(Pocket-lint) - Got an old speaker knocking around? The Vamp can easily turn it into a Bluetooth speaker to receive wireless audio from phone, laptop or other Bluetooth devices.
The audio equivalent of a vampire bat - “re-vamp” is the official name inspiration, but we can't help but think of “vamp-ire” - the small cube-like product hangs off its speaker host via a sticky metal disc, injecting Bluetooth audio. Its modern aesthetic gives a twist to traditional speaker design that looks great.
So is the best Bluetooth speaker one you happen to already own? We've been using the Vamp this week to weigh-up whether it's enough to suck the lifeblood from its modern Bluetooth speaker competitors or not.
Direct output design
Let's start by breaking down what the Vamp can do and, therefore, what it can't. This product is designed to wire into an old speaker via the standard black and red speaker inputs (necessary cables are provided in the box, including one with a 3.5mm jack converter). That means mono audio only, not stereo. You can wire up two speakers by stacking together input wires, but you won't get true stereo output.
It also means the Vamp, which is a mini amp in its own right, and capable of powering any passive speaker, isn't designed to be used in conjunction with an existing full hi-fi setup.
For example, we have decent Mordaunt-Short speakers wired to a separate amplifier and would love a way for the Vamp to act as a proper Bluetooth receiver (DAC, really) to then send Bluetooth audio through our existing system. It's sort-of possible - we stripped down an auxiliary cable to the wires at one end to feed into a channel - but the background noise doesn't deliver a clean enough signal. Vamp 2: The Return, anyone?
Portable, less permanent
But the Vamp has never stretched its claims: this is about grabbing an old speaker and turning it into a modern, and even portable, Bluetooth equivalent. And for that purpose the Vamp works really well - there's even a the Save A Speaker campaign, which means you can bag a recycled speaker with your Vamp purchase.
On the back of the product is a micro-USB port for charging the internal battery, on/off/pairing button, those red and black speaker terminals, and a 3.5mm audio jack for wired input. That's your lot. Pairing via Bluetooth in a cinch, happening super-quick via MacBook Air and Samsung Galaxy S5. Airplay is not available, however.
The Vamp is primarily designed with the portable market in mind, something that might not see it find its fullest potential audience. Like a little vampire bat on the hunt for its next meal you'll need to rejuice the device around every 10 hours, which is a decent enough lifespan. However if the makers had used Bluetooth LE rather than last-gen Bluetooth 3.0 then it might last even longer. Vamp 3: An Unexpected Journey?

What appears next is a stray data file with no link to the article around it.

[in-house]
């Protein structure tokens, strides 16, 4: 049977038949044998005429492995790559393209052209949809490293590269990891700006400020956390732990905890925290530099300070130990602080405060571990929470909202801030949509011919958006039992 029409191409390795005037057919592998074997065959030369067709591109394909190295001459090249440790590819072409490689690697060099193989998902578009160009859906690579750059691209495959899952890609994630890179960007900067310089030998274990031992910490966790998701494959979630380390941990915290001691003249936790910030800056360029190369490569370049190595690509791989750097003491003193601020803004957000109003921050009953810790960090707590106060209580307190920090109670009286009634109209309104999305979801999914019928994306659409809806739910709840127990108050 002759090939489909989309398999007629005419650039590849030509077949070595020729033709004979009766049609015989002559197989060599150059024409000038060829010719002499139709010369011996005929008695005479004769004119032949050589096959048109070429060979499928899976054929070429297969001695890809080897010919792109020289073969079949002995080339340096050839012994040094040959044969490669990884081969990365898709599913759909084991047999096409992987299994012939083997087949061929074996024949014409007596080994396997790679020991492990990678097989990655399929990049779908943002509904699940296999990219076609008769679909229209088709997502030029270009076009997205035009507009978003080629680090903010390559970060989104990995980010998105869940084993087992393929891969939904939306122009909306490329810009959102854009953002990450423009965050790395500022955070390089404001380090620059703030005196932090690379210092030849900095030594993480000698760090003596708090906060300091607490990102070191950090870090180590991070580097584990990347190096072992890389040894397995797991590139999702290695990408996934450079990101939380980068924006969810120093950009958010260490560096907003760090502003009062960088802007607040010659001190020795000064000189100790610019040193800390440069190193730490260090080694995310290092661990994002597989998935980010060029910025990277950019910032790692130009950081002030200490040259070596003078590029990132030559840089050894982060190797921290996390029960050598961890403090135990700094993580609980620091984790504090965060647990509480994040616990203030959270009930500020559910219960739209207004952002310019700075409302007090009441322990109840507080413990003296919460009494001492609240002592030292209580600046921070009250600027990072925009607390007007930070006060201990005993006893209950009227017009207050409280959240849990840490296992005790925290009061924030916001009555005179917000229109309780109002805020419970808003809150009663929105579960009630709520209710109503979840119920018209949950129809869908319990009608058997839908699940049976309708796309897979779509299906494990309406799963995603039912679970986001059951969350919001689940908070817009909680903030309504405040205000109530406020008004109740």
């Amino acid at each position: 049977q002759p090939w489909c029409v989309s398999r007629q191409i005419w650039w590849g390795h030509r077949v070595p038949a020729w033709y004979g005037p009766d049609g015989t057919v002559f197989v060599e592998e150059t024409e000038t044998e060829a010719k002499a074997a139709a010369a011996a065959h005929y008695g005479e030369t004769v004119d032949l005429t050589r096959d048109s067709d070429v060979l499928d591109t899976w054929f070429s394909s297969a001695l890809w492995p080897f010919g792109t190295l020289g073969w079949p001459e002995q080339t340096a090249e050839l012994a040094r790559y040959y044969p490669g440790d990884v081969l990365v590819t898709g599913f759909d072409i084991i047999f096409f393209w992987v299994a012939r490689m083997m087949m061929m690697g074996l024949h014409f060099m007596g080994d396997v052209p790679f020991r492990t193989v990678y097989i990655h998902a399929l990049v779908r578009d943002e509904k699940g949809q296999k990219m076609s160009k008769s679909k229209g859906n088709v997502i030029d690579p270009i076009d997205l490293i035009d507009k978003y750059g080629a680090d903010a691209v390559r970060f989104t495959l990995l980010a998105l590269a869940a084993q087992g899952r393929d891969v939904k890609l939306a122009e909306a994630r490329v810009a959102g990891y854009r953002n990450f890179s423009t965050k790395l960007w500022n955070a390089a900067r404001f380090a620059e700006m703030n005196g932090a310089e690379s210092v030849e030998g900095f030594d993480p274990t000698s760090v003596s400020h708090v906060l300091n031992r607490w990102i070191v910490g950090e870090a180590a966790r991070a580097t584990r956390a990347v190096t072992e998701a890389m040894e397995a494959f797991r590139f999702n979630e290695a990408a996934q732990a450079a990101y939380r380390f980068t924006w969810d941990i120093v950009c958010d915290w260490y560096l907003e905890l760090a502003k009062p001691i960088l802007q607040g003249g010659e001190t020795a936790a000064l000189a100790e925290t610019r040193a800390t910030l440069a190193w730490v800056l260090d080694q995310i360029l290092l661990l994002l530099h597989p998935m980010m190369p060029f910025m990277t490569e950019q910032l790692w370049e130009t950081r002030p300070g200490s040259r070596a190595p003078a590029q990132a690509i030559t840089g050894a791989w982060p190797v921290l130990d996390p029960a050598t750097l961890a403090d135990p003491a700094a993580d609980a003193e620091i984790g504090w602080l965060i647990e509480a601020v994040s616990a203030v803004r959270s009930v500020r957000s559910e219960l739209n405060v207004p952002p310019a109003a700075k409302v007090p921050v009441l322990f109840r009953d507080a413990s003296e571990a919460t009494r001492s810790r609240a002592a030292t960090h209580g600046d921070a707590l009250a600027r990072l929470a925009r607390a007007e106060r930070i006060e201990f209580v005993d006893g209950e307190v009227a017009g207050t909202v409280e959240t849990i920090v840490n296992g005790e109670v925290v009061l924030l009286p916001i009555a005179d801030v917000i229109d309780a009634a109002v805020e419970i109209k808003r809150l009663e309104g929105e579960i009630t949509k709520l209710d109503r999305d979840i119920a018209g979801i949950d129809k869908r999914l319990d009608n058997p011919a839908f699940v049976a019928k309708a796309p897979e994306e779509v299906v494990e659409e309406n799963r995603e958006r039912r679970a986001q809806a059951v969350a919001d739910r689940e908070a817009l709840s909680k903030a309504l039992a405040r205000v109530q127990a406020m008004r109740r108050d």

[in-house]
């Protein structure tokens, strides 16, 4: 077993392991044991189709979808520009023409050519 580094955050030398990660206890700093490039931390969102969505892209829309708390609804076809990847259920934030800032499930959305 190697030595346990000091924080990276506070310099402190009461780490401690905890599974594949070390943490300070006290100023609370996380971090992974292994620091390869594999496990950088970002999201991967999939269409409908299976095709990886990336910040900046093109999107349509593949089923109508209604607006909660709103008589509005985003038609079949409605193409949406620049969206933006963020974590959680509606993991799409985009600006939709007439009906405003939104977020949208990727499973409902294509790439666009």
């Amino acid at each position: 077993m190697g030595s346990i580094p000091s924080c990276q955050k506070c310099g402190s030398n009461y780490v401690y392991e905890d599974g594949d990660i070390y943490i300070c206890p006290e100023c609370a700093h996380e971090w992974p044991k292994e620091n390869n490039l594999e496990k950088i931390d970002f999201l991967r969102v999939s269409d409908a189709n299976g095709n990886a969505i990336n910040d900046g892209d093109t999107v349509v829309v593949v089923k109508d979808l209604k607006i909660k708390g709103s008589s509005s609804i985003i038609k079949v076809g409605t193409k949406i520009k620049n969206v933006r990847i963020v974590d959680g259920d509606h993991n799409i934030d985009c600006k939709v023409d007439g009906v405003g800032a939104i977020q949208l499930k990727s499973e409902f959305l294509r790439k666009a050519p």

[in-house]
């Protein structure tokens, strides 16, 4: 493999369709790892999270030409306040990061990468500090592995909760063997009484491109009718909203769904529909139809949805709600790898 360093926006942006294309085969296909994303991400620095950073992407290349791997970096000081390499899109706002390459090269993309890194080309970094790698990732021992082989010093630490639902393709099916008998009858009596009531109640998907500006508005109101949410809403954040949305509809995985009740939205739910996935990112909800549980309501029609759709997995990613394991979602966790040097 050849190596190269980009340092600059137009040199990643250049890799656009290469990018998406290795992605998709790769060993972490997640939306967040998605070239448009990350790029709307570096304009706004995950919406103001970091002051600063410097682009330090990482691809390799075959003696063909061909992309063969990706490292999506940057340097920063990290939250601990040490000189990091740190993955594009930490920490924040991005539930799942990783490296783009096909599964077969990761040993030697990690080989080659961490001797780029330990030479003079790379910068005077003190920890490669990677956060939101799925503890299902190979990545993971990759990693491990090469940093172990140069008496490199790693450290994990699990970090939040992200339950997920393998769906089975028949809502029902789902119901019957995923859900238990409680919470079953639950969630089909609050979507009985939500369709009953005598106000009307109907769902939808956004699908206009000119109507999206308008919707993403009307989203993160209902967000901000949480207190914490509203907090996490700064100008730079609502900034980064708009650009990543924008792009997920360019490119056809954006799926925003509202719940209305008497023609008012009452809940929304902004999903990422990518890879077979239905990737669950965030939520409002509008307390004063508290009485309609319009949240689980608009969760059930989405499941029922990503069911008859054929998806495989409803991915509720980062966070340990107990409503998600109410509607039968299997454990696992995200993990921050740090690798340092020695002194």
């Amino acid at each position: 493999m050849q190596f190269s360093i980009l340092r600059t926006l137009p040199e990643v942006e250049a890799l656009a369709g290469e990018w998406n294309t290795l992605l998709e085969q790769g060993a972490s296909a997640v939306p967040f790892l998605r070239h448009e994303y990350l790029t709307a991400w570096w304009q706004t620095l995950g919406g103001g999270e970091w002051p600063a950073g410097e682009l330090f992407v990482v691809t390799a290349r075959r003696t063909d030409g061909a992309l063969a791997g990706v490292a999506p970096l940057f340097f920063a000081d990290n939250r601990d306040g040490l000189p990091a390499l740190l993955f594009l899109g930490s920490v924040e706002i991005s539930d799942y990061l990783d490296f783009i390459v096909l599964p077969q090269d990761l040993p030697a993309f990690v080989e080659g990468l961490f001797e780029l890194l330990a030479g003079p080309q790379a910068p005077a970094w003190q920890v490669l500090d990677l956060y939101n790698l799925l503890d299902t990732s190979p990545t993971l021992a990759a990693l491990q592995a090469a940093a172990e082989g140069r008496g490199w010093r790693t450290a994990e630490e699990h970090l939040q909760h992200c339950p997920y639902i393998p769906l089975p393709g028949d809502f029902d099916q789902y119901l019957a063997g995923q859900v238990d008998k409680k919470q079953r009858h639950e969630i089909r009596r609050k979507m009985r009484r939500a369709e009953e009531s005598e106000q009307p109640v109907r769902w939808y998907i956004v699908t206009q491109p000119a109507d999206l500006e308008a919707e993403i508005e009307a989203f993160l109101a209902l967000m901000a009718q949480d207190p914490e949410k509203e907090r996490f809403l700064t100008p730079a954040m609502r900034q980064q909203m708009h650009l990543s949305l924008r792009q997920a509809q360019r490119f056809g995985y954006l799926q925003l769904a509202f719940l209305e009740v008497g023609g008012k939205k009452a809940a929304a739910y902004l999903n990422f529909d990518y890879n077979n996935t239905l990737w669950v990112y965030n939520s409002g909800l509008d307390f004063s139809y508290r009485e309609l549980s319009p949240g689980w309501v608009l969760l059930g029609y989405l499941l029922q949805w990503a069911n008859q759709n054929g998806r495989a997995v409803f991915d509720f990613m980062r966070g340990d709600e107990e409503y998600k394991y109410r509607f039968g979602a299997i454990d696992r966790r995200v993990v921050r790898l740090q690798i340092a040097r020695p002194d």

For those wanting to have a permanent setup in the corner of a room you're in bad luck, unless you have a spare mains-to-USB port (some mobile phones come with them), as you'll need to charge the Vamp each time its battery tires out. Although a DC input would mean more wires, we still think the option for one would suit a secondary set of users.
Assessing the Vamp's sound quality is tricky, as the product depends largely on the speaker to which it is connected. We've tried it wired to two speakers - the battered old one that came in the box with our review sample, and one of our modern-ish Mordaunt-Short speakers. The difference between the two was vast, with the latter setup delivering a considerably better audio experience. But the message is this: use a good speaker and you'll get good sound.
We've squeezed very high volumes from the Vamp, without distortion. Some other reviews online have criticised the lack of available volume - we suspect this is subject to attached speaker, unless said reviewers are simply deaf. No worries in the volume or clarity department anyway.
Richness of sound is also dependent on the balance of speaker. Older speakers will more than likely have been balanced differently to modern ones, where bass-heavy music and to-the-limit mastering is commonplace. It's easy to tweak the output in a programme like iTunes, where a 10-band equaliser is on hand, although many phones may be more limited in their available alternations.
It might be mono, but the Vamp is more than capable of feeding its host speaker ample audio. Sounds good to our ears.
Appreciate the Vamp for what it is and we’ve got a Whole Lotta Love for this Bluetooth receiver. Which is an apt play on song titles, as it’ll more than likely be used to spruce up a 1969 speaker into a modern mono portable.
Those looking for a more permanent Bluetooth DAC setup with full stereo quality will want to look elsewhere, though, as the Vamp isn’t really designed to operate with full hi-fi systems. As a portable, the 10-hour battery life is ample, the controls are simple and the results are quality.
But does the Vamp suck the lifeblood out of modern dedicated Bluetooth speakers though? Yes and no. It’s powerful enough to raise old speakers from the dead, so long as they’re not dead and buried for a reason. Get the right speaker wired up and it’ll easily rival the current stock, which makes it a bargainous £50 investment.